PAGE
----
Ø Fig. 1 (open statistics from TIPO) click here to view graph.
In more detail, the profile of application and grant in each classification during 2011 to 2015 is shown in Figs. 2 and 3. For classes of payment and commerce, more than 1/3 of applications have been granted to patents. Granting rate for finance & insurance is even higher.
Ø Fig. 2 (open statistics from TIPO) click here to view graph 2.
Ø Fig. 3 (open statistics from TIPO) click here to view graph 3.
The representative top 11 filers for FinTech innovations during the past 10 years are shown in below table, according to the TIPO’s search database. Respectively each applicant has its own concentration of patent filing portfolio which somehow reflects its business development strategy. Among the top 11, domestic applicants account for five seats.
To view the table click here.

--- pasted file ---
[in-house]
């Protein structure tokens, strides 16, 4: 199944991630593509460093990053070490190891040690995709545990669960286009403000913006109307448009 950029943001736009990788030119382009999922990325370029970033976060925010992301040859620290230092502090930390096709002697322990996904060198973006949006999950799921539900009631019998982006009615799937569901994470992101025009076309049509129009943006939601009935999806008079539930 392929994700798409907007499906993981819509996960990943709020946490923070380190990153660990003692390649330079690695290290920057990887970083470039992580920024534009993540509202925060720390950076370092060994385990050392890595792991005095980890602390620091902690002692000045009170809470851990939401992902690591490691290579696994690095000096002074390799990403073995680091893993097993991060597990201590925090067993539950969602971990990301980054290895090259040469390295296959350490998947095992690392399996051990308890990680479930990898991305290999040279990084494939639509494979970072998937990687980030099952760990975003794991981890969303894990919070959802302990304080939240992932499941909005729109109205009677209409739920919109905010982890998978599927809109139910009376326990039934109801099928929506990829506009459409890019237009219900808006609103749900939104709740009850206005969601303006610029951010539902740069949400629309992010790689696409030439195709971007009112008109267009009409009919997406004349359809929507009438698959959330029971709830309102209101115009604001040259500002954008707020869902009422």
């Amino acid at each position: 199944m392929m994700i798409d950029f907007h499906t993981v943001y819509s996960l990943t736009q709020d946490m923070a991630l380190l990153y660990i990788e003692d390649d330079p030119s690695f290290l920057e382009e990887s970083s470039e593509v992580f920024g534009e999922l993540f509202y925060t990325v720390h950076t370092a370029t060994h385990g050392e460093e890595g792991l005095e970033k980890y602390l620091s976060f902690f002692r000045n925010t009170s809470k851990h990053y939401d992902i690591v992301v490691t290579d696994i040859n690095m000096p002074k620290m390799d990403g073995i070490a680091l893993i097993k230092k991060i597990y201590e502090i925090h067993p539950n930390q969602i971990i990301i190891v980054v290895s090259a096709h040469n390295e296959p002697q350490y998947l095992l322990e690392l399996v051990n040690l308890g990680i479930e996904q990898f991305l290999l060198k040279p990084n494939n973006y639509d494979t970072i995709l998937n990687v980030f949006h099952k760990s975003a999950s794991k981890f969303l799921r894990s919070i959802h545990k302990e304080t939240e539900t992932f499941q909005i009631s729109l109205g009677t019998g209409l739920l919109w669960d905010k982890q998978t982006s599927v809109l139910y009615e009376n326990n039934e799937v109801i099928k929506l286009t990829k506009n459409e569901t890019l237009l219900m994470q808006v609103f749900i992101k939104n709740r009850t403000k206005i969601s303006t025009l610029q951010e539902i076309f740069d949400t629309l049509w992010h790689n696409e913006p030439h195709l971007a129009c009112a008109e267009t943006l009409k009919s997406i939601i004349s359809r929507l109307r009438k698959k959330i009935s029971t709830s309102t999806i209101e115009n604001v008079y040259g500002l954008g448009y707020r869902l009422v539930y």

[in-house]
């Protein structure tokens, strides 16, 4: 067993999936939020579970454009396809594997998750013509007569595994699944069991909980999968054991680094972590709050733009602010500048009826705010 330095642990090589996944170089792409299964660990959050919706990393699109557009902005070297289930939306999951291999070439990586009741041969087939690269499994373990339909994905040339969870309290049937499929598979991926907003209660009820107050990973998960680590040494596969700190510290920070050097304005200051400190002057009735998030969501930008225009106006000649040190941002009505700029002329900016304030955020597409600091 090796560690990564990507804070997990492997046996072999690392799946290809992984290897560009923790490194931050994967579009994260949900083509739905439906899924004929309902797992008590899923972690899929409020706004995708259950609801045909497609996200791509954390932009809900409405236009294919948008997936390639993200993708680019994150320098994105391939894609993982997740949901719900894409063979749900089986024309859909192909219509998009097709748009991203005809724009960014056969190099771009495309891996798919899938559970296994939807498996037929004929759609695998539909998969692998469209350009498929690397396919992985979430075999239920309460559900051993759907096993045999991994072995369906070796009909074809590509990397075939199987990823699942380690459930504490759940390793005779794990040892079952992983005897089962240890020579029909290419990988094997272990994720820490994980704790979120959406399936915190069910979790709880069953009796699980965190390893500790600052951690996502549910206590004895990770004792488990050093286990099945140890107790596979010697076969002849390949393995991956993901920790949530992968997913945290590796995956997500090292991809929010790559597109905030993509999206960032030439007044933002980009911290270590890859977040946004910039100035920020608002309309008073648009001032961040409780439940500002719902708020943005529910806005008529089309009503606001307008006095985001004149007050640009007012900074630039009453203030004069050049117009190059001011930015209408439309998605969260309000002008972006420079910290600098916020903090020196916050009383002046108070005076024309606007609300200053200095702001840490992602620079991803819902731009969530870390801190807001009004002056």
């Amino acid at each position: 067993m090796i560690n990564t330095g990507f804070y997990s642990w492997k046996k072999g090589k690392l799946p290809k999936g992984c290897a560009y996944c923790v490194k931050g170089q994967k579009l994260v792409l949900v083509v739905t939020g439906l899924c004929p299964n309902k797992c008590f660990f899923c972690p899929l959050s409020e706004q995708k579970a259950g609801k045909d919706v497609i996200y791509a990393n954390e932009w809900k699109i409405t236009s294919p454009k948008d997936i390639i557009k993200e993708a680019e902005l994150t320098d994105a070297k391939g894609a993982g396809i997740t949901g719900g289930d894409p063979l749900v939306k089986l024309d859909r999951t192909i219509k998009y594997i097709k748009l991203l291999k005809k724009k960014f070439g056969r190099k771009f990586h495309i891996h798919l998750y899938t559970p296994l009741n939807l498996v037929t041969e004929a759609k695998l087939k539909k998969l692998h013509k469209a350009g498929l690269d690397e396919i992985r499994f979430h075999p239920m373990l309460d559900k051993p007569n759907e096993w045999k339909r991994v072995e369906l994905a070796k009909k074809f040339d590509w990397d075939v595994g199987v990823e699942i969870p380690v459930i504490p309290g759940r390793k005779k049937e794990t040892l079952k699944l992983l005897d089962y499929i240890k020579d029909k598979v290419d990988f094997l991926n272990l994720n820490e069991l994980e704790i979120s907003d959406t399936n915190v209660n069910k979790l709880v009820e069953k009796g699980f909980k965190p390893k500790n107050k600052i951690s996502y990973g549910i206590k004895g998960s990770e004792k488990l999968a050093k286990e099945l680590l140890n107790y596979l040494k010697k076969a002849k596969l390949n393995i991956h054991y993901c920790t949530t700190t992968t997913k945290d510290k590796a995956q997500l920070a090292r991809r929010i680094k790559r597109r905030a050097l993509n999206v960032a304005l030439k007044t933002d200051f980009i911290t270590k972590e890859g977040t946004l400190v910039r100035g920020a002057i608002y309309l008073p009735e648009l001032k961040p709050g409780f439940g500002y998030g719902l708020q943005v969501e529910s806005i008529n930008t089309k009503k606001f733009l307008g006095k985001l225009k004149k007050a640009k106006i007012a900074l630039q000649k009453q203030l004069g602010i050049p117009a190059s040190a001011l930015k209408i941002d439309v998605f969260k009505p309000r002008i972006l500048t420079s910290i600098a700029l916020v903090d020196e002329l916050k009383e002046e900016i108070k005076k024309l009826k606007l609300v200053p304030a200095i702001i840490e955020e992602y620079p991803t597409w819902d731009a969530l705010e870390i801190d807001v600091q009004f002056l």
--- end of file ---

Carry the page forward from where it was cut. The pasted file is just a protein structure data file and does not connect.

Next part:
Article 21 of the Patent Act defines an invention being “[t]he creation of technical ideas, utilizing the laws of nature.” Deriving from the statutory definition, an invention, including one leading to FinTech, has to have “technical character,” suggesting that the invented means for solving a given technical problem has to be a technical means in the engaged technical field. More specifically it is provided in the Guidelines for Patent Examination which specifies that the entirety of the means for solving a given technical problem must have technical characters when the technical effects that are beyond regular physical phenomena between the program and computer has arisen during the execution of said program. A mere presentation of financial information or simple utilization of computers is not a patentable subject matter because they only produce an effect that is the same as the original functionality of regular software or hardware. On the contrary, when a software or hardware is indispensable, unique, overcoming difficulties, or substitutes for human work, to solve technical problems by making improvements or by bringing about new functions, it will be eligible subject matter. For example, an eligible business method is indicated here, as reworded regardless of formality herein presented,1